Since then, he has been pulled back into line by the US military-industrial complex, so Trump aides now insist that “of course, the US president backs Nato and its doctrine of collective defence.”

    Other divisions within Nato include those over member state Turkey’s authoritarian government, its role in Syria and its growing rapprochement with Russia; the extent to which Nato should involve itself as a body in combating terrorism and cyber-crime; and whether Nato missions such as that in Afghanistan should be replicated elsewhere outside Europe.

    Then, at the G7 summit in Sicily at the weekend, Trump refused to sign a communique supporting the Paris Accord on climate change, having claimed in the past that “the concept of global warming was created by and for the Chinese in order to make US manufacturing non-competitive.”

    He now tweets that he will decide sometime this week whether or not to participate in the agreement at all.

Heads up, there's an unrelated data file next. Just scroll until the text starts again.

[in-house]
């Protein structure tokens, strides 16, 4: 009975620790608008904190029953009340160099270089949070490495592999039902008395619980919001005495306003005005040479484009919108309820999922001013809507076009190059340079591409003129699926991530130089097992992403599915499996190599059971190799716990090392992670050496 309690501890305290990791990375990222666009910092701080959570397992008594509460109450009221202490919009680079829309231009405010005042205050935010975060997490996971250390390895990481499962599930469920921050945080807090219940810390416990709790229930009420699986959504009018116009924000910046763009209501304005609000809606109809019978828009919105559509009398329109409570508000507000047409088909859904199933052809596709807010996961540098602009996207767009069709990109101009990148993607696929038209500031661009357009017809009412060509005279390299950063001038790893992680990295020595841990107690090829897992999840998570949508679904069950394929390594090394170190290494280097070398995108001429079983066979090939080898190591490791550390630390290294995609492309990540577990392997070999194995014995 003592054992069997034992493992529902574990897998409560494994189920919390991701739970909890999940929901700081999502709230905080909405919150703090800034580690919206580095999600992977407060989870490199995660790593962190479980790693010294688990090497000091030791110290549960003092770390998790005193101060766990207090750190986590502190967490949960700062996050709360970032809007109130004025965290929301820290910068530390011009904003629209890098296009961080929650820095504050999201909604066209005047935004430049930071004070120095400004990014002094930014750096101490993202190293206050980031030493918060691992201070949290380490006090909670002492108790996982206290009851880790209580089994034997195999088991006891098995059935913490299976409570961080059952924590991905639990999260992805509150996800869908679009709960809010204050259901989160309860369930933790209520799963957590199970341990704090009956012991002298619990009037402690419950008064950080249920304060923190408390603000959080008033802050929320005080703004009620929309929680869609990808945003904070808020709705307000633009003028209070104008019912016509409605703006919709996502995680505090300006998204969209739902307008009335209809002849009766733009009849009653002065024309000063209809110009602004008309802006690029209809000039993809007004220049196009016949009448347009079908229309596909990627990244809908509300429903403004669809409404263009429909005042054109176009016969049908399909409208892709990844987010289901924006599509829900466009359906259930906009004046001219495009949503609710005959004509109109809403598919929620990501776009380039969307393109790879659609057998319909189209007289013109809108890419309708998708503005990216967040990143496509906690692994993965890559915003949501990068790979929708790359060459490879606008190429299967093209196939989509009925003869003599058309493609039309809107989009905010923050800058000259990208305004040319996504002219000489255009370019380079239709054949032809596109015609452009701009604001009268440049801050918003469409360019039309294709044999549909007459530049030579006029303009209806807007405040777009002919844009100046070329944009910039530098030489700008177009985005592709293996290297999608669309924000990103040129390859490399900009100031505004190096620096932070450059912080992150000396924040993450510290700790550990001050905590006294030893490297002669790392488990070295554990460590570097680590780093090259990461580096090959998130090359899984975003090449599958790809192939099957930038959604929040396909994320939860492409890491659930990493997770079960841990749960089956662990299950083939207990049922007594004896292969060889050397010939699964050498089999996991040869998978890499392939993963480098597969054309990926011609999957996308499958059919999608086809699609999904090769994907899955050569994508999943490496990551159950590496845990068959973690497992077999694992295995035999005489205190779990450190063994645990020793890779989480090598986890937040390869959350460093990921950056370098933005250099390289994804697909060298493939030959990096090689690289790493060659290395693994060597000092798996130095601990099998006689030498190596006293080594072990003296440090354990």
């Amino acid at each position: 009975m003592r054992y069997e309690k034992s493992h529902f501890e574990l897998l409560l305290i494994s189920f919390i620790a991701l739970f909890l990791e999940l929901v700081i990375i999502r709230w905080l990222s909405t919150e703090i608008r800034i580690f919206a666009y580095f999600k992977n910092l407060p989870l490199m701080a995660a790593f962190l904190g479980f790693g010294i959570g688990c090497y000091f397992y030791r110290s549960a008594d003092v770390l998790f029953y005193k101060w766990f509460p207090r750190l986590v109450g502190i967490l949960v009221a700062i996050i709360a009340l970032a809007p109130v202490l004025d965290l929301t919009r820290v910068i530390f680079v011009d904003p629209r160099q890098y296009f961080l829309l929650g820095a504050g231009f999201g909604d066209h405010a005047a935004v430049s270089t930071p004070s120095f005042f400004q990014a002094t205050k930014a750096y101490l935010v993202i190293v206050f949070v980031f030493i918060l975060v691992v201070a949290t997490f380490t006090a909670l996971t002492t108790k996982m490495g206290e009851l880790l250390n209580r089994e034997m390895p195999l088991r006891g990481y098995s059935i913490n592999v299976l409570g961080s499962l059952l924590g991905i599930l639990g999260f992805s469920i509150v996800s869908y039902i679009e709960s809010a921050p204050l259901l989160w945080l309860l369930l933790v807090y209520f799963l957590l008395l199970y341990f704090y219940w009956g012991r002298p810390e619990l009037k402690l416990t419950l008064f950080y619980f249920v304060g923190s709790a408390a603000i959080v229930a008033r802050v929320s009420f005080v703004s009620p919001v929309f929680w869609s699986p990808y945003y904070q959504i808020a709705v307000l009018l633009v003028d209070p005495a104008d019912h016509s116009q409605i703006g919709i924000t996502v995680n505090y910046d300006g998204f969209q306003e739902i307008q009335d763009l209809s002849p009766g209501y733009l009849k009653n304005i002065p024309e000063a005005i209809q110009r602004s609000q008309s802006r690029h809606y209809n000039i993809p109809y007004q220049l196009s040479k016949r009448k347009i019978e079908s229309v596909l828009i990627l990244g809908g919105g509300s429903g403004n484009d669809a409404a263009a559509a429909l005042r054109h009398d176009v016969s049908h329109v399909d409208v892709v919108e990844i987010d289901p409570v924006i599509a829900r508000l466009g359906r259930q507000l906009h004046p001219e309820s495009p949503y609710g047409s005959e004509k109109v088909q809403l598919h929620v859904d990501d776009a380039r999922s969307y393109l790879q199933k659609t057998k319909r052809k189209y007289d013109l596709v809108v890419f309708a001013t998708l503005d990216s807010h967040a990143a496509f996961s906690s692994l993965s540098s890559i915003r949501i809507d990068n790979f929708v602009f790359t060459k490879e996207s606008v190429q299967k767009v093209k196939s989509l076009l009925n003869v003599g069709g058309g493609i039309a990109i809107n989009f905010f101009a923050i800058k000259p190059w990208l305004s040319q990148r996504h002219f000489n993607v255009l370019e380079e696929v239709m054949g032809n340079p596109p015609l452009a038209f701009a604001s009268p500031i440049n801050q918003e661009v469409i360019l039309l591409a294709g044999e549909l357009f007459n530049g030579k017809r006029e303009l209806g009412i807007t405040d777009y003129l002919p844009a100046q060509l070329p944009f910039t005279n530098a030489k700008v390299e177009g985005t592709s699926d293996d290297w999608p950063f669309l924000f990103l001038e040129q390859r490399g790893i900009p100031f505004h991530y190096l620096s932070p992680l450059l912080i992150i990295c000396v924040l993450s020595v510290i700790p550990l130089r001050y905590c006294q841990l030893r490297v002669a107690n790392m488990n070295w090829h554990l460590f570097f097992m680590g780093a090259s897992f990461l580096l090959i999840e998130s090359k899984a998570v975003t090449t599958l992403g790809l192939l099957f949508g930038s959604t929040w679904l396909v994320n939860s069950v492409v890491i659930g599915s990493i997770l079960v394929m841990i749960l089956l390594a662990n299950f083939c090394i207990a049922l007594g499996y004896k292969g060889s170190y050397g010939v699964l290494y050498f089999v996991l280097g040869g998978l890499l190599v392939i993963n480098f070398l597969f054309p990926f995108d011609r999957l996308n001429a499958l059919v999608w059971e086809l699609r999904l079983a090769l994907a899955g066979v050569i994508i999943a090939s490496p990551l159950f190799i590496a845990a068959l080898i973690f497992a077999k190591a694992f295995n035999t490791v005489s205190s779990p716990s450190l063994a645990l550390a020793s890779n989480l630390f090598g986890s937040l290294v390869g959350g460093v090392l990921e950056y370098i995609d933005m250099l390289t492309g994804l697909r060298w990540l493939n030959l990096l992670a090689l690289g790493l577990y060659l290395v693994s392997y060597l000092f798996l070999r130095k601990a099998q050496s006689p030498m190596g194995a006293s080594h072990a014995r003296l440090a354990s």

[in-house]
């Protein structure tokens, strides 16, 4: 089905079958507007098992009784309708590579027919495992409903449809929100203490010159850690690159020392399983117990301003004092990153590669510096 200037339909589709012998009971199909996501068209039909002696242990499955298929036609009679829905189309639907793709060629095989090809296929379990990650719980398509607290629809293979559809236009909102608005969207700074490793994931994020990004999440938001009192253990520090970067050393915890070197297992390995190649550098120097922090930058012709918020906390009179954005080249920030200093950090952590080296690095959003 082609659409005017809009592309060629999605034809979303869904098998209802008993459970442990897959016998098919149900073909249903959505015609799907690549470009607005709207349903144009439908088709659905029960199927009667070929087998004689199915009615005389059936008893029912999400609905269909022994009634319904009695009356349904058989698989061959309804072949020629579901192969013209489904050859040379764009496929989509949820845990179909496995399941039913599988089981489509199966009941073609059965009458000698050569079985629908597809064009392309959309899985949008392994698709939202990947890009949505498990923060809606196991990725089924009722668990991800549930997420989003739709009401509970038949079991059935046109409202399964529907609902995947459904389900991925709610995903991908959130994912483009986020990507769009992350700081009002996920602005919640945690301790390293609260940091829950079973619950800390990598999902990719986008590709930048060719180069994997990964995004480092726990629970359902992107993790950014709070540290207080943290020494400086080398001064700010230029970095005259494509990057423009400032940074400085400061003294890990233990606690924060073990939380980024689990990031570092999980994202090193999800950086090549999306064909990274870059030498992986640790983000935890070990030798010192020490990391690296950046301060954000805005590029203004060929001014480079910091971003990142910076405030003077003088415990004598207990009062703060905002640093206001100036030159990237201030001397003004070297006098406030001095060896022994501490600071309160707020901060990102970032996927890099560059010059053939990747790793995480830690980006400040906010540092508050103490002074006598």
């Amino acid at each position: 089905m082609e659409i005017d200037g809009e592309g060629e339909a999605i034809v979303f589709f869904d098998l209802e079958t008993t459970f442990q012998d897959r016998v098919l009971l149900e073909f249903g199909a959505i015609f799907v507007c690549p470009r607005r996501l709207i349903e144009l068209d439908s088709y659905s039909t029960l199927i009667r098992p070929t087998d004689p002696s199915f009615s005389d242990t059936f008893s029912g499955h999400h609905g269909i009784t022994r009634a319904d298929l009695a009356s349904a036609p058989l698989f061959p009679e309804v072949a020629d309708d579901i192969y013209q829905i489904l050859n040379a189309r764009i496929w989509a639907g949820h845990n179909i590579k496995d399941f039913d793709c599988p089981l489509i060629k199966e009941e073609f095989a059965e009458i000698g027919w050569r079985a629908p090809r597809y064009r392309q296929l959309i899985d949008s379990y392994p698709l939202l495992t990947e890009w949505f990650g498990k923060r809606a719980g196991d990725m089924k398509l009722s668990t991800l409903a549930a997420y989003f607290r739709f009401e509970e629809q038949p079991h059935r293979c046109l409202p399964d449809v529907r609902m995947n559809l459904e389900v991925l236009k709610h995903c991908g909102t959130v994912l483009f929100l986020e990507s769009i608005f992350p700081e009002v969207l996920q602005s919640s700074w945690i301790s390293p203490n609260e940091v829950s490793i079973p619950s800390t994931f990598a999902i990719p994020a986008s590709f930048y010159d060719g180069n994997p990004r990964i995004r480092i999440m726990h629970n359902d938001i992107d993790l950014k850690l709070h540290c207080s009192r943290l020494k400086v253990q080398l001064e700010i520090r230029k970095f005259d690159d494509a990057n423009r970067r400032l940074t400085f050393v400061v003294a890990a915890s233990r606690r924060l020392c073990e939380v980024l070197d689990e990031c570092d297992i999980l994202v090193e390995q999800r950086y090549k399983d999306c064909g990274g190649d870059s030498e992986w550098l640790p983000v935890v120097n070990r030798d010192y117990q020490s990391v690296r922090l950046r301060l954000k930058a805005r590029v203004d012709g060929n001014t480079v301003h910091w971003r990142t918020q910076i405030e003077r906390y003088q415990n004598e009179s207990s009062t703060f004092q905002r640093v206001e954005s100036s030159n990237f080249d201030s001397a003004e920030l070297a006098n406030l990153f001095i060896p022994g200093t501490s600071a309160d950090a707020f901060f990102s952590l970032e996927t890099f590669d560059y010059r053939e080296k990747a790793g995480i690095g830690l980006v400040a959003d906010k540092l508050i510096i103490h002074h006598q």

Meanwhile, the drive by US ruling circles to prevent any Trump departure from their anti-Putin, anti-Assad line continues in the Congress, the Pentagon and the intelligence services.

    Here in Europe, Chancellor Merkel declares after her experiences with Trump at the two recent summits that “the times in which we could completely depend on others are on the way out.”

    She almost certainly had in mind Britain’s vote to leave the EU and the election of pro-EU Emmanuel Macron as French president when adding that “we Europeans have to take our destiny into our own hands.”

    She shares the same vision with Macron and overbearing EU Commission president Jean-Claude Juncker of a thoroughly neoliberal EU with its own integrated military structures, pursuing its own single common foreign policy.

    While the trio would want to maintain alignment with Nato, as set out in the Treaty on the Functioning of the European Union and its protocols, notably to “contribute to the vitality of a renewed Atlantic Alliance,” Merkel understands that a Trump presidency might make this very difficult.

    With Nato and the EU now in a period of unprecedented turbulence, Labour leader Jeremy Corbyn’s proposal that Britain should follow an independent foreign policy based on co-operation, solidarity and the peaceful resolution of conflict wherever possible appears more attractive by the day.